Recollections of Three Reigns

By Colin Welch; Frederick Ponsonby | Go to book overview

CHAPTER XXVI
Some opinions on secret treaties, Strachey's 'Queen Victoria', the Lansdowne letter and post-war France -- Lord Milner, Lord Curzon and the Garter -- Bonar Law's game of chess -- Charles Cust's death -- The King's shooting -- The King at Eastbourne

SOME time in 1921 I had an interesting talk at Balmoral with Soveral, the Archbishop of York, 1 Esher, Sir Walter Lawrence2 and John Revelstoke.

Soveral told me that when the publication of the Treaty with Germany3 relating to the Portuguese Colonies was contemplated by Sir E. Grey at the beginning of 1914, he protested in vain. Finding that his efforts were useless, he took steps to ensure that the French were informed of the proposed publication, and Poincaré, who was then President, took such a serious view of the matter that the idea of publication was abandoned. It was only Grey's dislike of secret treaties that made him ever contemplate the publication.

This interested me, as I remembered that when the King was going to Paris in the spring of 1914, Wickham Steed, then foreign editor of The Times, got wind of this and asked me whether there was any truth in the report, as any understanding with Germany would certainly upset the French.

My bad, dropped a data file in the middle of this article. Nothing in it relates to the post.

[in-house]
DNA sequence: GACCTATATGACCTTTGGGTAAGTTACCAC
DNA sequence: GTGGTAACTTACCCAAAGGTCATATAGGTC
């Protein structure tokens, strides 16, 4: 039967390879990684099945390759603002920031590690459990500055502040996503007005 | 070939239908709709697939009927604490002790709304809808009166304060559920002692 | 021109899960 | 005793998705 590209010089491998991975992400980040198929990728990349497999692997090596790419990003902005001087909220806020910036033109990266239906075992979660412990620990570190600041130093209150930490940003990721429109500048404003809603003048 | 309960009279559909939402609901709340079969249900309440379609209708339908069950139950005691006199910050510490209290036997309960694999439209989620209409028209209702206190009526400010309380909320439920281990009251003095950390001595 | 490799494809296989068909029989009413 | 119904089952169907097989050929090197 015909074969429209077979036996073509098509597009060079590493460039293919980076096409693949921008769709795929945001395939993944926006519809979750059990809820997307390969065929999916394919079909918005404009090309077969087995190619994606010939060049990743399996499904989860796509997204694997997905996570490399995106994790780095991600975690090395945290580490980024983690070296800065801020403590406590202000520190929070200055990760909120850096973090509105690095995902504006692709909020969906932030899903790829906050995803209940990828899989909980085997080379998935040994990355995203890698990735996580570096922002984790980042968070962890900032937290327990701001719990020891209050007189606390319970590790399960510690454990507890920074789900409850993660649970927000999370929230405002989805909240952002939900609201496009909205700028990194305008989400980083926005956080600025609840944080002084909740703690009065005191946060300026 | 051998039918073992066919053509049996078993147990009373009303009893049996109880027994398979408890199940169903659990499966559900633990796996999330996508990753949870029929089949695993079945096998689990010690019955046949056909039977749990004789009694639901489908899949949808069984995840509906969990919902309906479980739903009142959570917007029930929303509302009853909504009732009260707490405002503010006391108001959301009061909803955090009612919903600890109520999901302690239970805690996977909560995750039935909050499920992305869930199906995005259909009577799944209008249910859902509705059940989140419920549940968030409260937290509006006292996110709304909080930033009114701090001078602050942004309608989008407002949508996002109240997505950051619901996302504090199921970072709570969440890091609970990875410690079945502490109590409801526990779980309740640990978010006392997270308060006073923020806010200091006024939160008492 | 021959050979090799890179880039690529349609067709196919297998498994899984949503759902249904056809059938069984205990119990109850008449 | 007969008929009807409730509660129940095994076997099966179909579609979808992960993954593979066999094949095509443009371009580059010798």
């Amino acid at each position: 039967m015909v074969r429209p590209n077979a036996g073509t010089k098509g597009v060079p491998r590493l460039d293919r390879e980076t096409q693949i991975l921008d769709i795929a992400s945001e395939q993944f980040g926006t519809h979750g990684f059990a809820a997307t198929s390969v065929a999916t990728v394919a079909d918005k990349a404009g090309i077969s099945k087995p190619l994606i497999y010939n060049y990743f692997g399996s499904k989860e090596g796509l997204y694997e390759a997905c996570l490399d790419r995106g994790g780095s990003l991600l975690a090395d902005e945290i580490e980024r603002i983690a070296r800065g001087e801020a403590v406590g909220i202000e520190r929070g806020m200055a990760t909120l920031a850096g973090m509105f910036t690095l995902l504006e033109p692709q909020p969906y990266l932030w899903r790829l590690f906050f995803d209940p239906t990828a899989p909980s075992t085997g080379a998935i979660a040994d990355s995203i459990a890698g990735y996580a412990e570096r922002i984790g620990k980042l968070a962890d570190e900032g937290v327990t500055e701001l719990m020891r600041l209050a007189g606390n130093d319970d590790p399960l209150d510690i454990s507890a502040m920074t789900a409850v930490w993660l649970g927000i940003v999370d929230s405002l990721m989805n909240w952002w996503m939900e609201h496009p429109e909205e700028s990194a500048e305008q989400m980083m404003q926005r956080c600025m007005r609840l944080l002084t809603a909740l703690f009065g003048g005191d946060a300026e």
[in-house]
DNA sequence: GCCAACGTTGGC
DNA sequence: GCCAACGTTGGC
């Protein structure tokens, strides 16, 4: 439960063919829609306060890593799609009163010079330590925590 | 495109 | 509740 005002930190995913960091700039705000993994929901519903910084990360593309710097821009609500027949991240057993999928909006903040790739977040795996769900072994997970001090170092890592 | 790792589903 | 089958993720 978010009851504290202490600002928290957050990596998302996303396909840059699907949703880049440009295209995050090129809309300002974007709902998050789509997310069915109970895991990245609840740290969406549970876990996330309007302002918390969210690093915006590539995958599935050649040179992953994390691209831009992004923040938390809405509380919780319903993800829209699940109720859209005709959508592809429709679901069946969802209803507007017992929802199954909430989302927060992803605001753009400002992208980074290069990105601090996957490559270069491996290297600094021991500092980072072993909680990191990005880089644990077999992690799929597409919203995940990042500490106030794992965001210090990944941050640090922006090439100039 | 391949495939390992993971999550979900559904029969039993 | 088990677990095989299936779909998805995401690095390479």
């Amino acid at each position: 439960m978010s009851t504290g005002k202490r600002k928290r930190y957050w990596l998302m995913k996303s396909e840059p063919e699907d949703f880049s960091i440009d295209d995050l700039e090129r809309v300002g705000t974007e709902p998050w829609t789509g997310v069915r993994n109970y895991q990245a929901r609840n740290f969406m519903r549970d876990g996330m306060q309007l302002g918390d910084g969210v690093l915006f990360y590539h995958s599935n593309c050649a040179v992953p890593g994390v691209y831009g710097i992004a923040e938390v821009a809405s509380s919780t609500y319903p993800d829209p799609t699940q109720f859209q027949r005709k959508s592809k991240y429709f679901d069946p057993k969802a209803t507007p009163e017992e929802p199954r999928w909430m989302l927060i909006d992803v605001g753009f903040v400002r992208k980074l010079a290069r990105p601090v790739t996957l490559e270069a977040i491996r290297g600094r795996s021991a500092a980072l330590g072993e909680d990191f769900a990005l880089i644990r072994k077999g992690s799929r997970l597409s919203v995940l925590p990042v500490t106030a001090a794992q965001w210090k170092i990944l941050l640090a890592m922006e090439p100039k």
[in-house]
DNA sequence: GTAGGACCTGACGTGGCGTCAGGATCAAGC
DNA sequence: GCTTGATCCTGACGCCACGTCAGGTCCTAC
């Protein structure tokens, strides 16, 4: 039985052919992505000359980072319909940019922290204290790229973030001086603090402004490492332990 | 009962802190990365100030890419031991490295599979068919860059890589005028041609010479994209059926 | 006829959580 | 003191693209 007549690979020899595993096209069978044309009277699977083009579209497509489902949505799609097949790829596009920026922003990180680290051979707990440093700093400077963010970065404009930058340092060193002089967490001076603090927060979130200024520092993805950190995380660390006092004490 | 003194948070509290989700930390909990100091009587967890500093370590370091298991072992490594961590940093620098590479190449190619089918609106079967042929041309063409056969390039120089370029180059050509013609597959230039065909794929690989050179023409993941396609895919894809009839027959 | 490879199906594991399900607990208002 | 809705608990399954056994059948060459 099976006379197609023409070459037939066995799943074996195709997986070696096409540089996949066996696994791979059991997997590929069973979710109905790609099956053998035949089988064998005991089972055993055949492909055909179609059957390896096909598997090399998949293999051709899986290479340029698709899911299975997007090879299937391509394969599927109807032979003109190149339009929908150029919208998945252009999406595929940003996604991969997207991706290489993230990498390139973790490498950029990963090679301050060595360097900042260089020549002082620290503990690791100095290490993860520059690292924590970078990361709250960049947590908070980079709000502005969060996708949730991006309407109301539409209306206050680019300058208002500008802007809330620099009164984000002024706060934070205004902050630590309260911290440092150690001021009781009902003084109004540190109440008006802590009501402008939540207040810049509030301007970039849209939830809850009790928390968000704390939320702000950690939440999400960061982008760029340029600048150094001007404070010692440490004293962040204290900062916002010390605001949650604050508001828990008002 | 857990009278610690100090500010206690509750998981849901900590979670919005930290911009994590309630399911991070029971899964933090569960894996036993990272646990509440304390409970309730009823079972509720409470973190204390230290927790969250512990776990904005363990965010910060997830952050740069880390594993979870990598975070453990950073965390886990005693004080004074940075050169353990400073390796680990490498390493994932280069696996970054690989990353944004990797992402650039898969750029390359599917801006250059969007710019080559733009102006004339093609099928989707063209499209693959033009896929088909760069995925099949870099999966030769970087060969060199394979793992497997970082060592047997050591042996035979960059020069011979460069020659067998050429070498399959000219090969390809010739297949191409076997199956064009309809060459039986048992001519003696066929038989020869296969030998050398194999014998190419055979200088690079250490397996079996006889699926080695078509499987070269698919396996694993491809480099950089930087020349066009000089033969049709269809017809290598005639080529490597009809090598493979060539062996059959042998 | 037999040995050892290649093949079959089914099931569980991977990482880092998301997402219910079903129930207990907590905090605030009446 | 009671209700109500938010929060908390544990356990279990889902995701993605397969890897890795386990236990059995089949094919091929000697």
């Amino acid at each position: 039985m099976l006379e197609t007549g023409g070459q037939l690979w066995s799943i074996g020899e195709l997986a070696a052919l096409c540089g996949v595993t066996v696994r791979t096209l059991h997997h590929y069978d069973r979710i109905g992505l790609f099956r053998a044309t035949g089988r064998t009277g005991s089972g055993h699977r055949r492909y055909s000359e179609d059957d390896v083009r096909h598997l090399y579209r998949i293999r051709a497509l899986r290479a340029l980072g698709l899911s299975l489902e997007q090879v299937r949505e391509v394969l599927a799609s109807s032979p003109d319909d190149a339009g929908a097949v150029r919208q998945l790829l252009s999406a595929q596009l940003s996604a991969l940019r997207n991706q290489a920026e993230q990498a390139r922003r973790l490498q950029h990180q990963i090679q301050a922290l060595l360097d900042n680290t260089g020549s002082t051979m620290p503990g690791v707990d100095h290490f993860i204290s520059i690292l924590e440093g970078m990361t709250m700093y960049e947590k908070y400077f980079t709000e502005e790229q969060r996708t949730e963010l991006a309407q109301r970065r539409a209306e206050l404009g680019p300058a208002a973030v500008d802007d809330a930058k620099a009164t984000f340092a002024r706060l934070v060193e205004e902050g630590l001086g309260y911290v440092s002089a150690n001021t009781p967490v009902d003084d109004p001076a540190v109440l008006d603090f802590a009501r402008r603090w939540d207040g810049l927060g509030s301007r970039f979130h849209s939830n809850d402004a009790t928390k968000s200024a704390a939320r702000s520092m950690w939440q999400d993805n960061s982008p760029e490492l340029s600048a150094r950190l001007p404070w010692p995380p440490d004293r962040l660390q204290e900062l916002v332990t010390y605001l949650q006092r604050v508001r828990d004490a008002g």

Talking of Strachey's Queen Victoria, 4 the Archbishop of York said that it had rehabilitated her in the eyes of the present generation. They had begun to sneer at that period and criticize adversely the big people of that time. They welcomed, therefore, the ironical methods of Strachey's pen and were ready to abide by his version of the Queen. They were surprised to find that in spite of all his irony, so far from belittling the Queen, he brought into strong relief her great personality.

Esher said that Lloyd George had stated that in his opinion a cheap edition of this book would have a derogatory effect on the monarchy. The Archbishop agreed, as he said 'Demos' had never quite understood the criticism of the Victorian age in any case.

Talking of Lansdowne's notorious letter to the Daily Telegraph, the Archbishop said that there was now a great deal to be said in favour of it; Lansdowne's great knowledge of European politics had warned him that a fight

____________________
1
The Most Reverend Cosmo Lang; later ( 1928) Archbishop of Canterbury.
2
1st Bart.; a distinguished Indian Civil Servant.
3
In August 1898, a secret treaty was concluded between Britain and Germany, providing for the partition of Portuguese Colonies in Africa if Portugal were forced to alienate them owing to financial difficulties.
4
Lytton Strachey Queen Victoria was published in 1921.

-351-

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